Omri Preiss says this time the war was not what it seemed
The Ella Valley region to the south west of Jerusalem looks exactly like what you imagine the land of the Bible to look like, with rolling hills green with shrubs and light brown shades of land on the edge of the desert. This is where the Bible says David famously fought Goliath. Then, in the first and second centuries, zealot Jewish rebels hid out in these hills as they fought their doomed wars against the Romans. The small villages that dot the landscape look over the hills, and Bedouin shepherds come and go in the valleys with flocks of sheep and goats. This is where I spend time visiting family when I’m in Israel, looking out from the terrace at the world outside.
In evenings of mid-May for two weeks you could see the lights of Iron Dome missiles rising over the hilltops, and hear loud explosions echo as they blow Hamas rockets out of the sky. Overhead, Israeli military jets blare and helicopters fly low. A low rumbling thunder of distant explosions from Gaza and the Israeli coast is heard. The windows shake and the dogs bark towards the noise. This is the soundtrack to a warzone. One can only imagine the angst of living about 40 or 50 kilometres away where the rockets land, and the horror of families seeking shelter inside Gaza.
On the face of it, this looks like yet another bloody round of violence in an age-old conflict. Europeans looking on like to see a story of David versus Goliath. Once upon a time David was the young Israeli state facing its neighbours with its back to the sea. Now, they see Palestinians facing an Israeli Goliath of military might. But look again: this round of fighting was not what it seemed. Something cracked; something was different.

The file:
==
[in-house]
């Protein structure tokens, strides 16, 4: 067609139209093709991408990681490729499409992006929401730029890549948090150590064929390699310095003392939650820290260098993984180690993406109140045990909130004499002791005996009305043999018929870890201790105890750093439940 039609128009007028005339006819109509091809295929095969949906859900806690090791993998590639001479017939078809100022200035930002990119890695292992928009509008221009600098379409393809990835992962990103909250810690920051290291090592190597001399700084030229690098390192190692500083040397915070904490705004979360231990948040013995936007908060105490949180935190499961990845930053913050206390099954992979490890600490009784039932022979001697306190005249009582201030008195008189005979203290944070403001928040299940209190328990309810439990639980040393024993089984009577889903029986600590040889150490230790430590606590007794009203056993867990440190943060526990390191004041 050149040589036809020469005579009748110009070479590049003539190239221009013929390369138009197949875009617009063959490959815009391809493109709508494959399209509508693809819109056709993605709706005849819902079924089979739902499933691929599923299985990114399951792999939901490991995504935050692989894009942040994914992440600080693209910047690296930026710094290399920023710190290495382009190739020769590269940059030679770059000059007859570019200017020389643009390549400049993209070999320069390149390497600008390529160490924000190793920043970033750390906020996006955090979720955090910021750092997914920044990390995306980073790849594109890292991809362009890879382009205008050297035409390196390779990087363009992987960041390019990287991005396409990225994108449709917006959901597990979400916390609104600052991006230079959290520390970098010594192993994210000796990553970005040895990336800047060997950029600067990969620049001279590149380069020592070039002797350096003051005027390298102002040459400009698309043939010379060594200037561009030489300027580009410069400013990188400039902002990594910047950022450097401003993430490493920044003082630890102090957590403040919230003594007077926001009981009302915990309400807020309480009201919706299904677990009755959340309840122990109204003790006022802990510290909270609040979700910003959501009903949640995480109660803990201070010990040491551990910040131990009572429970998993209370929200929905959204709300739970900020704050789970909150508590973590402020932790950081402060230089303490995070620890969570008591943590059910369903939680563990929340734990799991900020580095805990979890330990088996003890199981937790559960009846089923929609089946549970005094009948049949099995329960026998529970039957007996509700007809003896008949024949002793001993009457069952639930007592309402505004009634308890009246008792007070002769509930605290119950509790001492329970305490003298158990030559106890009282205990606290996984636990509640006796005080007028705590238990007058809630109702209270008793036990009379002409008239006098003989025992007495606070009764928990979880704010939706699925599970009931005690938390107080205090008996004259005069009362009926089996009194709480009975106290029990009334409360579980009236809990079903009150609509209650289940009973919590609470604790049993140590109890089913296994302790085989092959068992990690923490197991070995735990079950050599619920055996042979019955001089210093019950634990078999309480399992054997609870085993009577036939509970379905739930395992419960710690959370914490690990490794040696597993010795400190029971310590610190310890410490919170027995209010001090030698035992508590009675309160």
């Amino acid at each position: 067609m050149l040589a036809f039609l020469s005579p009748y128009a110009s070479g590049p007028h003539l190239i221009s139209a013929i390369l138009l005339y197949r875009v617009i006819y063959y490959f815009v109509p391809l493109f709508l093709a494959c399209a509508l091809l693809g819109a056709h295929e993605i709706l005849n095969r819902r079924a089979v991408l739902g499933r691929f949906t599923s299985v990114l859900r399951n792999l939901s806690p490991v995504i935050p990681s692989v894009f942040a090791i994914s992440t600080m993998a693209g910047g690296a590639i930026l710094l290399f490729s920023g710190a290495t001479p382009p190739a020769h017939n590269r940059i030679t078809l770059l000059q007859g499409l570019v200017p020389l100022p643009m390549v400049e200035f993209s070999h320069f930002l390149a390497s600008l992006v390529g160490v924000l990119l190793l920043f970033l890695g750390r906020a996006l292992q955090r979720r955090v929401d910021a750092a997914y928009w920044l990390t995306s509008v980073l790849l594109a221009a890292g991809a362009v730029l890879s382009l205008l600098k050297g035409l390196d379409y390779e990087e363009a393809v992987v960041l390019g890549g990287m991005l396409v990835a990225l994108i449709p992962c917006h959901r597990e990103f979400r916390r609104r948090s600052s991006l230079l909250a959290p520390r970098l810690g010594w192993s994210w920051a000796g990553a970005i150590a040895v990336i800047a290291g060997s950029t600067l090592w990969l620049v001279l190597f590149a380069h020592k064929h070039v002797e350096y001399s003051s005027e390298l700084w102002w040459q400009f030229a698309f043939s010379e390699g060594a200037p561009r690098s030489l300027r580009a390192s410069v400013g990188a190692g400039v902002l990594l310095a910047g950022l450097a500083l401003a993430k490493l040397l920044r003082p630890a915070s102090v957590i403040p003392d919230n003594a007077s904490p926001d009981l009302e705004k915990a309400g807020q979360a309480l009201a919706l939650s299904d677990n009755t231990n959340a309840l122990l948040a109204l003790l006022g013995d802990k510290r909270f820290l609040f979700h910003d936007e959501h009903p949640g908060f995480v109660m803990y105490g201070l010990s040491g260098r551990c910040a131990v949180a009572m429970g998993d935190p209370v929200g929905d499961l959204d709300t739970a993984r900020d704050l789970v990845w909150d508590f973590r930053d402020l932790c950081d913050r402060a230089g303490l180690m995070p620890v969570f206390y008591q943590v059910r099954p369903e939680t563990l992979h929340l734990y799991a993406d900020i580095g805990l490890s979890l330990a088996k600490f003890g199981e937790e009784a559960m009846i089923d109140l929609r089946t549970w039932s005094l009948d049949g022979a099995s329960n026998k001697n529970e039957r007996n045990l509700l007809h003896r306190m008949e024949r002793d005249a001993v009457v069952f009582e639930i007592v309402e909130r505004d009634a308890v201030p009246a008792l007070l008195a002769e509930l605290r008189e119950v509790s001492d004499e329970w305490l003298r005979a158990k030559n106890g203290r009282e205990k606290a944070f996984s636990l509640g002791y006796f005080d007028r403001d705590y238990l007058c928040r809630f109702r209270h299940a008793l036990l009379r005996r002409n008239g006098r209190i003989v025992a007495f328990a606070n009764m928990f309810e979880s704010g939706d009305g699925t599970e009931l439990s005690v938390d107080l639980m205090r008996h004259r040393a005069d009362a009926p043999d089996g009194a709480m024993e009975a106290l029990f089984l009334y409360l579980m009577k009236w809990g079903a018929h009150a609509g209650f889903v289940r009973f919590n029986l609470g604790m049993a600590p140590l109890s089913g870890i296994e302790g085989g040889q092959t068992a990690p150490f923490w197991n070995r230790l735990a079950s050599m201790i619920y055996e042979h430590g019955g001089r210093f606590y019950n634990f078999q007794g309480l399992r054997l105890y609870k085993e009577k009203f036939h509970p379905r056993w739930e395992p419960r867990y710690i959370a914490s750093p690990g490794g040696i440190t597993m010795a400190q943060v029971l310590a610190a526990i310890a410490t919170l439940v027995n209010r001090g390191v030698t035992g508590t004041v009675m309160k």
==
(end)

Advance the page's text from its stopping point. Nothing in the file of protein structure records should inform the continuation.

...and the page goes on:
Israel is going through rocky times. The country has been ruled by a far-right nationalist government led by Benjamin ‘Bibi’ Netanyahu, in some constellation or another, for over a decade. He has fanned the flames of hatred, xenophobia and racism at every turn, and did all he could to undermine the rule of law inside Israel. Bibi currently faces a slew of criminal trials for corruption charges, and he faces significant prison time if convicted. He is clinging on for dear life. In the last two years, Israel has seen four elections, none of which managed to generate a ruling coalition. For the first time, this last election brought into the Knesset (the Israeli parliament) a far-right nationalist religious fundamentalist party, previously banned as a Jewish terrorist organisation. They scraped through after they formed an electoral alliance with Netanyahu.
In the meantime, the Palestinians face their own unique political stasis. The Palestinian Authority, run by the moderate-yet-corrupt Fatah movement, has been made weaker by Bibi’s government. Engaging Fatah means opening up prospects of peace talks and a two-state solution, which Israeli nationalists do not want. In a mirror image to Israel, no elections have been held in Palestine since 2006. Under the ageing leadership of President Mahmoud Abbas, the PA has become less and less relevant. Since the last large-scale round of violence in 2014, Hamas in Gaza has grown stronger, with Bibi’s support. Odd as it sounds, the far-right in Israel have preferred to maintain a frozen status quo with Hamas rather than engage in dialogue with Palestinian moderates. The Israeli government have allowed millions of dollars of Qatari aid to stream in to strengthen Hamas’s rule in Gaza. This is no conspiracy theory: it is the rank cynical absurdity of extremists nurturing each other’s hatreds.